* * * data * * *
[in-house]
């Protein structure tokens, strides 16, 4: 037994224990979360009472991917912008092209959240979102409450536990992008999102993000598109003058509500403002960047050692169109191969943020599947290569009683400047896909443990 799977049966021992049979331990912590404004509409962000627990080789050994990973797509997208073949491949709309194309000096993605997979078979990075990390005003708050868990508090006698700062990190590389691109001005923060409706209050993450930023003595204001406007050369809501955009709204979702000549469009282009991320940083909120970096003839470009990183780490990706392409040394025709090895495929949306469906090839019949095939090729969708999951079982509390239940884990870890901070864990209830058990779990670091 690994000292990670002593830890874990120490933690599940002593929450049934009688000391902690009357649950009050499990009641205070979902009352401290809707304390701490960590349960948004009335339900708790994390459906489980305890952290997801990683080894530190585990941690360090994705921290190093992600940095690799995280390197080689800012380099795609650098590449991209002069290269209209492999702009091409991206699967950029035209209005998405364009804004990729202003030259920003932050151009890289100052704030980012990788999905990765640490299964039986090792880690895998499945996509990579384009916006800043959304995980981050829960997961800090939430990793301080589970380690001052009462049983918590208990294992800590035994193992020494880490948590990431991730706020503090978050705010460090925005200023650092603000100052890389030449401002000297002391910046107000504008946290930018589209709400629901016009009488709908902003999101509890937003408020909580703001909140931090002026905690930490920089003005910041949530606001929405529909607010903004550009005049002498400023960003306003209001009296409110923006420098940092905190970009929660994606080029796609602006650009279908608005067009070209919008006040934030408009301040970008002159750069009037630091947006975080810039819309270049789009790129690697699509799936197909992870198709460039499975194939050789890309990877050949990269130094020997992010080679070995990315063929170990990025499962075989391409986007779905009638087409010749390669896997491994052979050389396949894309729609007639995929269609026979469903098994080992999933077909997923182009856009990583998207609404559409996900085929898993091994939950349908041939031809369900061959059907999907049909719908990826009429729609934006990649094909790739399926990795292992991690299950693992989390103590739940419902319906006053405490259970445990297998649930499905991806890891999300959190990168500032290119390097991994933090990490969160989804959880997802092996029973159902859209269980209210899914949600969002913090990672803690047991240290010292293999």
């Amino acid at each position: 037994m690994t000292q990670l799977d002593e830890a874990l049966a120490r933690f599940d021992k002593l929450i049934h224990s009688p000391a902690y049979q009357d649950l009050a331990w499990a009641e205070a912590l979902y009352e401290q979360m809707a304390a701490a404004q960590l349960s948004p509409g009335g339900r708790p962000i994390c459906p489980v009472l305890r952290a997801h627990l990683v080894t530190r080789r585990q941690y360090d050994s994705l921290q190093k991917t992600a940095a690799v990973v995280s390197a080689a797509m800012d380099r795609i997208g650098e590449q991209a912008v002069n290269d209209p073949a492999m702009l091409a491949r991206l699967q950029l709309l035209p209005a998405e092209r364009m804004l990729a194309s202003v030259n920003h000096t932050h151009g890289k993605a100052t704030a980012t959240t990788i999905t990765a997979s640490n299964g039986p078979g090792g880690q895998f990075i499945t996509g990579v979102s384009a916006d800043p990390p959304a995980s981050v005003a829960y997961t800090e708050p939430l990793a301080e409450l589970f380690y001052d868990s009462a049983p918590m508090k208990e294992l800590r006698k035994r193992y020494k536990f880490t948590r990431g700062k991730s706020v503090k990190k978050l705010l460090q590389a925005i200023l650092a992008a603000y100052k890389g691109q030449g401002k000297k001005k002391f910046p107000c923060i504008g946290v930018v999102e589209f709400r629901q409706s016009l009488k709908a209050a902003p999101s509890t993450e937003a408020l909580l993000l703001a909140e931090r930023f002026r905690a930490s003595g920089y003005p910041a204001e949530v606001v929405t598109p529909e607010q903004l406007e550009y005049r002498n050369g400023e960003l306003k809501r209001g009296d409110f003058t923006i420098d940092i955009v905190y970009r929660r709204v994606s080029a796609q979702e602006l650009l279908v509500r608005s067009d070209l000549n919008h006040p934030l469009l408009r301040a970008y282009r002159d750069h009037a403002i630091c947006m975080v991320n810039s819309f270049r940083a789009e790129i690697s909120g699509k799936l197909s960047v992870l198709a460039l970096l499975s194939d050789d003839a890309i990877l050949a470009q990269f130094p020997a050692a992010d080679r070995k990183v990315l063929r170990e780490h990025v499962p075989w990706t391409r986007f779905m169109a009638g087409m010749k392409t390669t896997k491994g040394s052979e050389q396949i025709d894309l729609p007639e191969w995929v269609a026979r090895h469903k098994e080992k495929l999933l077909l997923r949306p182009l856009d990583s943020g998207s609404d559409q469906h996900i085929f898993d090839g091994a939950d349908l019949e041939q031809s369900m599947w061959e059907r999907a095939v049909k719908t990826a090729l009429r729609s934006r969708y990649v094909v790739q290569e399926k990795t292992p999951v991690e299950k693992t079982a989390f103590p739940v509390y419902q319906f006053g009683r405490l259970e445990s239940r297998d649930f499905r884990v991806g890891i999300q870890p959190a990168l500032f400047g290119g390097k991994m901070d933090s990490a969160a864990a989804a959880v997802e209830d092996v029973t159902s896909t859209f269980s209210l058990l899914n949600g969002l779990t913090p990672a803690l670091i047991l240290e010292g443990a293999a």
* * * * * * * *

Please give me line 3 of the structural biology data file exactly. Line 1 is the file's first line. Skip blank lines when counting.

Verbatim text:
């Amino acid at each position: 037994m690994t000292q990670l799977d002593e830890a874990l049966a120490r933690f599940d021992k002593l929450i049934h224990s009688p000391a902690y049979q009357d649950l009050a331990w499990a009641e205070a912590l979902y009352e401290q979360m809707a304390a701490a404004q960590l349960s948004p509409g009335g339900r708790p962000i994390c459906p489980v009472l305890r952290a997801h627990l990683v080894t530190r080789r585990q941690y360090d050994s994705l921290q190093k991917t992600a940095a690799v990973v995280s390197a080689a797509m800012d380099r795609i997208g650098e590449q991209a912008v002069n290269d209209p073949a492999m702009l091409a491949r991206l699967q950029l709309l035209p209005a998405e092209r364009m804004l990729a194309s202003v030259n920003h000096t932050h151009g890289k993605a100052t704030a980012t959240t990788i999905t990765a997979s640490n299964g039986p078979g090792g880690q895998f990075i499945t996509g990579v979102s384009a916006d800043p990390p959304a995980s981050v005003a829960y997961t800090e708050p939430l990793a301080e409450l589970f380690y001052d868990s009462a049983p918590m508090k208990e294992l800590r006698k035994r193992y020494k536990f880490t948590r990431g700062k991730s706020v503090k990190k978050l705010l460090q590389a925005i200023l650092a992008a603000y100052k890389g691109q030449g401002k000297k001005k002391f910046p107000c923060i504008g946290v930018v999102e589209f709400r629901q409706s016009l009488k709908a209050a902003p999101s509890t993450e937003a408020l909580l993000l703001a909140e931090r930023f002026r905690a930490s003595g920089y003005p910041a204001e949530v606001v929405t598109p529909e607010q903004l406007e550009y005049r002498n050369g400023e960003l306003k809501r209001g009296d409110f003058t923006i420098d940092i955009v905190y970009r929660r709204v994606s080029a796609q979702e602006l650009l279908v509500r608005s067009d070209l000549n919008h006040p934030l469009l408009r301040a970008y282009r002159d750069h009037a403002i630091c947006m975080v991320n810039s819309f270049r940083a789009e790129i690697s909120g699509k799936l197909s960047v992870l198709a460039l970096l499975s194939d050789d003839a890309i990877l050949a470009q990269f130094p020997a050692a992010d080679r070995k990183v990315l063929r170990e780490h990025v499962p075989w990706t391409r986007f779905m169109a009638g087409m010749k392409t390669t896997k491994g040394s052979e050389q396949i025709d894309l729609p007639e191969w995929v269609a026979r090895h469903k098994e080992k495929l999933l077909l997923r949306p182009l856009d990583s943020g998207s609404d559409q469906h996900i085929f898993d090839g091994a939950d349908l019949e041939q031809s369900m599947w061959e059907r999907a095939v049909k719908t990826a090729l009429r729609s934006r969708y990649v094909v790739q290569e399926k990795t292992p999951v991690e299950k693992t079982a989390f103590p739940v509390y419902q319906f006053g009683r405490l259970e445990s239940r297998d649930f499905r884990v991806g890891i999300q870890p959190a990168l500032f400047g290119g390097k991994m901070d933090s990490a969160a864990a989804a959880v997802e209830d092996v029973t159902s896909t859209f269980s209210l058990l899914n949600g969002l779990t913090p990672a803690l670091i047991l240290e010292g443990a293999a």